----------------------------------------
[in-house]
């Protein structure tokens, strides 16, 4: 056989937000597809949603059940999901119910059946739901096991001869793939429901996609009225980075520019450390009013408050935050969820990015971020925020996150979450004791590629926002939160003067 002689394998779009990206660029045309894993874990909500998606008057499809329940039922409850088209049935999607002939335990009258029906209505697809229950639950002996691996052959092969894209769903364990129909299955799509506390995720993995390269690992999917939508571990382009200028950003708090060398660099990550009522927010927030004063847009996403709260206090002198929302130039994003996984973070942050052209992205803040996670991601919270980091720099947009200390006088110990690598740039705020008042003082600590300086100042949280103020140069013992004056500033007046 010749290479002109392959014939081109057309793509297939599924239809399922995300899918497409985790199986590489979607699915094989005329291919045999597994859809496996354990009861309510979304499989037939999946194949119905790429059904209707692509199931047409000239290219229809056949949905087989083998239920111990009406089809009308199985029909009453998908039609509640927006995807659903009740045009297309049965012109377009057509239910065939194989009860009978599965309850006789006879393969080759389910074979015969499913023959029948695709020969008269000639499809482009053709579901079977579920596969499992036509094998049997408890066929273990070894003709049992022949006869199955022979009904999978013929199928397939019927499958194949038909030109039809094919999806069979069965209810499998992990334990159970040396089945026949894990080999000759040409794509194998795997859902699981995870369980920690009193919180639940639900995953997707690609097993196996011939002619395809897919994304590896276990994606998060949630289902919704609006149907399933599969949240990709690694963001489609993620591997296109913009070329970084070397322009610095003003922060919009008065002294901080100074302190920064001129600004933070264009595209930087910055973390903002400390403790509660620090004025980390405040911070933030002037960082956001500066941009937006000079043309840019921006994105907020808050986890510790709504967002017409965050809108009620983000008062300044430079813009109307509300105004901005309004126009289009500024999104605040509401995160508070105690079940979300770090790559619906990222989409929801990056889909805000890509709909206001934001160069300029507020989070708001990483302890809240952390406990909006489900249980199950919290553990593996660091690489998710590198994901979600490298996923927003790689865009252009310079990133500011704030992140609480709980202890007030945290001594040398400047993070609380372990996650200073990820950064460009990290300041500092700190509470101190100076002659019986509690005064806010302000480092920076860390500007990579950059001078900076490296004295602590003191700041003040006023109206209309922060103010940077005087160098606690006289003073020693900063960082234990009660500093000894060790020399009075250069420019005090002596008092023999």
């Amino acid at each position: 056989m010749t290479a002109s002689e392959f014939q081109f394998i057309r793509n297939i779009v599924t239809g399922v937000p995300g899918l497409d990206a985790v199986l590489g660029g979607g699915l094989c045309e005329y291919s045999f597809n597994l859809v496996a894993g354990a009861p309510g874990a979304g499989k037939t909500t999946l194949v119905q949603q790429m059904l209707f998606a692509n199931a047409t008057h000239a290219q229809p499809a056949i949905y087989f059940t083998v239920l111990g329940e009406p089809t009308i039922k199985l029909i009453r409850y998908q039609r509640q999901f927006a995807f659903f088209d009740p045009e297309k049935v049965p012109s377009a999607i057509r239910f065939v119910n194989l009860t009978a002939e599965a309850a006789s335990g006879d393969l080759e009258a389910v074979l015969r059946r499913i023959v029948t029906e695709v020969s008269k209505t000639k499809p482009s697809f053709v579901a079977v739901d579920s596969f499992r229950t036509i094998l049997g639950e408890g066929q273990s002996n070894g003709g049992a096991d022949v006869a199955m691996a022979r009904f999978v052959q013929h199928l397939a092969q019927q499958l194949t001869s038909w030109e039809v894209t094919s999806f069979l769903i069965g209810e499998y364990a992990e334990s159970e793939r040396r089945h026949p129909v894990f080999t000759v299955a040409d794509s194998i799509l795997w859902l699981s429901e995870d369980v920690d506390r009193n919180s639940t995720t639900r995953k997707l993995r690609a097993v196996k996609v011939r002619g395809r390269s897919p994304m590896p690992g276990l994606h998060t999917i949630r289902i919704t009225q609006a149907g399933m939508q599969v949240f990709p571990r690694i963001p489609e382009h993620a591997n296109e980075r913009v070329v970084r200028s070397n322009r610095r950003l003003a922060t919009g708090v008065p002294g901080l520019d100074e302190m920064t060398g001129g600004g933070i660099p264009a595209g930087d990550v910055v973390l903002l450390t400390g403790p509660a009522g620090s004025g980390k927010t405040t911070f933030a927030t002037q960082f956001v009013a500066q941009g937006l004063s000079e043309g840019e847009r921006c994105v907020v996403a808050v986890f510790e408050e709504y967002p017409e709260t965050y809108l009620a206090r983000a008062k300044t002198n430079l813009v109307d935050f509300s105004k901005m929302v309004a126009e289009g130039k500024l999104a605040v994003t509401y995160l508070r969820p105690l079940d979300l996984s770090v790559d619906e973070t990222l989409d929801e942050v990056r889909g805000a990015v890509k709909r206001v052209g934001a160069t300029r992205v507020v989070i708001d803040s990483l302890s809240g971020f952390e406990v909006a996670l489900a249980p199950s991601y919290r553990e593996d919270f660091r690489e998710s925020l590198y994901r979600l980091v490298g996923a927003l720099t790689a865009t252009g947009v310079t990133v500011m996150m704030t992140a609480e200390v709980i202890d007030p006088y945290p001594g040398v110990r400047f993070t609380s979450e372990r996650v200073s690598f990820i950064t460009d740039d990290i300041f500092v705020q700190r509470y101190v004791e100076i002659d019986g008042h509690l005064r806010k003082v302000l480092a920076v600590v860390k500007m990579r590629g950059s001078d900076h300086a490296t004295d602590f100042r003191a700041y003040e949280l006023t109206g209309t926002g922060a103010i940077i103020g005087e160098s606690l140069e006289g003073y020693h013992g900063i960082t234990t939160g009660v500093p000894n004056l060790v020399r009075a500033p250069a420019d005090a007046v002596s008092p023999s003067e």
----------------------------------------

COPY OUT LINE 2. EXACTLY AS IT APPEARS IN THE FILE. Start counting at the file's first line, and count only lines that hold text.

């Protein structure tokens, strides 16, 4: 056989937000597809949603059940999901119910059946739901096991001869793939429901996609009225980075520019450390009013408050935050969820990015971020925020996150979450004791590629926002939160003067 002689394998779009990206660029045309894993874990909500998606008057499809329940039922409850088209049935999607002939335990009258029906209505697809229950639950002996691996052959092969894209769903364990129909299955799509506390995720993995390269690992999917939508571990382009200028950003708090060398660099990550009522927010927030004063847009996403709260206090002198929302130039994003996984973070942050052209992205803040996670991601919270980091720099947009200390006088110990690598740039705020008042003082600590300086100042949280103020140069013992004056500033007046 010749290479002109392959014939081109057309793509297939599924239809399922995300899918497409985790199986590489979607699915094989005329291919045999597994859809496996354990009861309510979304499989037939999946194949119905790429059904209707692509199931047409000239290219229809056949949905087989083998239920111990009406089809009308199985029909009453998908039609509640927006995807659903009740045009297309049965012109377009057509239910065939194989009860009978599965309850006789006879393969080759389910074979015969499913023959029948695709020969008269000639499809482009053709579901079977579920596969499992036509094998049997408890066929273990070894003709049992022949006869199955022979009904999978013929199928397939019927499958194949038909030109039809094919999806069979069965209810499998992990334990159970040396089945026949894990080999000759040409794509194998795997859902699981995870369980920690009193919180639940639900995953997707690609097993196996011939002619395809897919994304590896276990994606998060949630289902919704609006149907399933599969949240990709690694963001489609993620591997296109913009070329970084070397322009610095003003922060919009008065002294901080100074302190920064001129600004933070264009595209930087910055973390903002400390403790509660620090004025980390405040911070933030002037960082956001500066941009937006000079043309840019921006994105907020808050986890510790709504967002017409965050809108009620983000008062300044430079813009109307509300105004901005309004126009289009500024999104605040509401995160508070105690079940979300770090790559619906990222989409929801990056889909805000890509709909206001934001160069300029507020989070708001990483302890809240952390406990909006489900249980199950919290553990593996660091690489998710590198994901979600490298996923927003790689865009252009310079990133500011704030992140609480709980202890007030945290001594040398400047993070609380372990996650200073990820950064460009990290300041500092700190509470101190100076002659019986509690005064806010302000480092920076860390500007990579950059001078900076490296004295602590003191700041003040006023109206209309922060103010940077005087160098606690006289003073020693900063960082234990009660500093000894060790020399009075250069420019005090002596008092023999």